Floridians whose properties were destroyed or damaged by Hurricane Ian are expected to file between $53 billion and $74 billion in insurance claims. The federal government will disburse billions more in disaster assistance through tax relief, subsidies and direct grants. While the vast majority of the claims are legitimate and will be settled, criminals always see opportunities in the misfortunes of others.
According to the FBI, insurance fraud may have accounted for as much as $6 billion in losses to insurance companies and government agencies after Hurricane Katrina in 2005. Fraud now accounts for about $40 billion in losses per year to U.S. insurance companies, costing the average family $400 to $700 per year in increased premiums.
But losses to fraudulent claims can be minimized by insurance companies. Identify verification (IDV) solutions have come a long way since Hurricane Katrina. Today’s most robust solutions use artificial intelligence and machine learning technology to verify identities anywhere in the world in a few seconds.
Fraud flows through false information and identities
After a disaster, the most common frauds include false or exaggerated claims by policyholders, as well as bid-rigging by contractors who inflate the cost of repairs, and charity fraud scams designed to misappropriate disaster relief funds.
Money earned through an insurance fraud scheme rarely flows directly to the perpetrators. Instead, fraudsters tend to move the money through online accounts using individuals who have a legitimate U.S. bank account. This not only allows scammers to conceal their identities but also makes it difficult for regulatory authorities to detect fraud and recoup the funds.
Additionally, digital wallets, mobile banking and other money transfer apps have opened the gateway to new avenues for moving illegal funds around. These channels allow users to access accounts without appearing in person. As a result, the scammers avoid cameras at ATMs, bypass manual security checks and conceal their true identities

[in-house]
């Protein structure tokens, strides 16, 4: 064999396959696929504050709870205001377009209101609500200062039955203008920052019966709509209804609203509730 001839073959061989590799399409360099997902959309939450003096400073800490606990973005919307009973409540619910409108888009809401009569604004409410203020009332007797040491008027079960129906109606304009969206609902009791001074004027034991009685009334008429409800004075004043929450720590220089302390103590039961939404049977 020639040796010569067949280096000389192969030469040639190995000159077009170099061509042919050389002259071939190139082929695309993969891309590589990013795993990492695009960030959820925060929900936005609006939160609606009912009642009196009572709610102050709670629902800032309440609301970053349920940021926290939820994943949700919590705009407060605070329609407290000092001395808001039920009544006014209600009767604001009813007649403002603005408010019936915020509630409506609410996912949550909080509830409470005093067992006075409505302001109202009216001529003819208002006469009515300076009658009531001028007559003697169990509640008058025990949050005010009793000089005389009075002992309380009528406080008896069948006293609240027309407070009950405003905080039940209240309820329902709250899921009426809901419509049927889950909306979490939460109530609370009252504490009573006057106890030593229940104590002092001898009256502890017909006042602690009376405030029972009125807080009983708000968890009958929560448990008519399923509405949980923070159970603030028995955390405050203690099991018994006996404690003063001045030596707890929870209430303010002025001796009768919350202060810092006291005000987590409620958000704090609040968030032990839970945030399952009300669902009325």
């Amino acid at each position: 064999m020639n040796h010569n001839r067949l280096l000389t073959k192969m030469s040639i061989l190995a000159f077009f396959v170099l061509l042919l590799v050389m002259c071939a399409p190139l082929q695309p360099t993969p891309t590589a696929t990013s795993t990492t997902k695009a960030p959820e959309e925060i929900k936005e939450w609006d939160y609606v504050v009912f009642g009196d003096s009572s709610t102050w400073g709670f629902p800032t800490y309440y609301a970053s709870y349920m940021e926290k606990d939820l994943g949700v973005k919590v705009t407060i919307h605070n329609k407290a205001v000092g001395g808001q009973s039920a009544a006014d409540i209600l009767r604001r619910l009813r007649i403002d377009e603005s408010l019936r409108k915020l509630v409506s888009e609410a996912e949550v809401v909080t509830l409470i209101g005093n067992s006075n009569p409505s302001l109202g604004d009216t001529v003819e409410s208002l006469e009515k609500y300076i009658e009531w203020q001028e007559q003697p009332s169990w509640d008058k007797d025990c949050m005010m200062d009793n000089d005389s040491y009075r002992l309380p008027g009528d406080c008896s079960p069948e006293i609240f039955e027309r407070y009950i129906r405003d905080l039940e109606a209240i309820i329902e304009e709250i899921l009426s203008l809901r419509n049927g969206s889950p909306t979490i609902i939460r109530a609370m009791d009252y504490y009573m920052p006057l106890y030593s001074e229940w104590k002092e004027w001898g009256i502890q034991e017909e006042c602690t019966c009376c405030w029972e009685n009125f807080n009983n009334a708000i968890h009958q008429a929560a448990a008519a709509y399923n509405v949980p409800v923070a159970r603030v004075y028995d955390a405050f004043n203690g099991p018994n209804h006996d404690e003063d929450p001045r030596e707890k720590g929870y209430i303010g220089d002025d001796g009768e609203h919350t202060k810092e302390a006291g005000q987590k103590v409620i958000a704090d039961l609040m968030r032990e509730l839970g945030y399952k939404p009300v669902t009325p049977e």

To file for false unemployment insurance claims, criminals usually take over existing identities or fabricate identities using stolen details or forgeries. Identity theft is just the beginning. Once fraudsters have successfully created an account using the stolen personal information, other forms of fraud quickly follow.
See also: How to Prepare for Catastrophe Claims
Mitigating insurance fraud with state-of-the-art IDV solutions
Digital payment options make it easier for scammers to commit identity fraud - but government agencies and insurance companies can easily detect fraudulent players and suspicious identity details with the right technology. Using robust identity-proofing mechanisms during onboarding can prevent fraud.
Digital identity verification leverages state-of-the-art technology and artificial intelligence models to carry out multiple identity checks. Integrating identity-verification software can spot thieves - along with false insurance claims.
Here’s how it works: The claimants provide personally identifiable information for identity verification. They are then asked to present themselves online to provide proof of identity, using valid ID documents. The AI-powered identity verification software verifies the documents and checks for any signs of tampering or forgery. The image on the ID document is also matched against the face of the claimant to ensure they are who they claim to be. If the verification process is successful, the insurers can proceed to process the claims within seconds.
During the initial identity verification process, the claimant is verified by authenticating not just official identity documents but also by collecting biometric data. Because biometric data is virtually impossible to replicate, it serves as a better defense mechanism. This way, even if a fraudster is filing for a fraudulent claim through an online channel, their identity can still be identified and reported to authorities.
The bottom line: Today’s most robust IDV solutions can authenticate claimants during the application stage, filter out fraudsters and minimize the threat of fraud. It’s a win-win for both the insurers and the policyholders who desperately need to file claims after a disaster.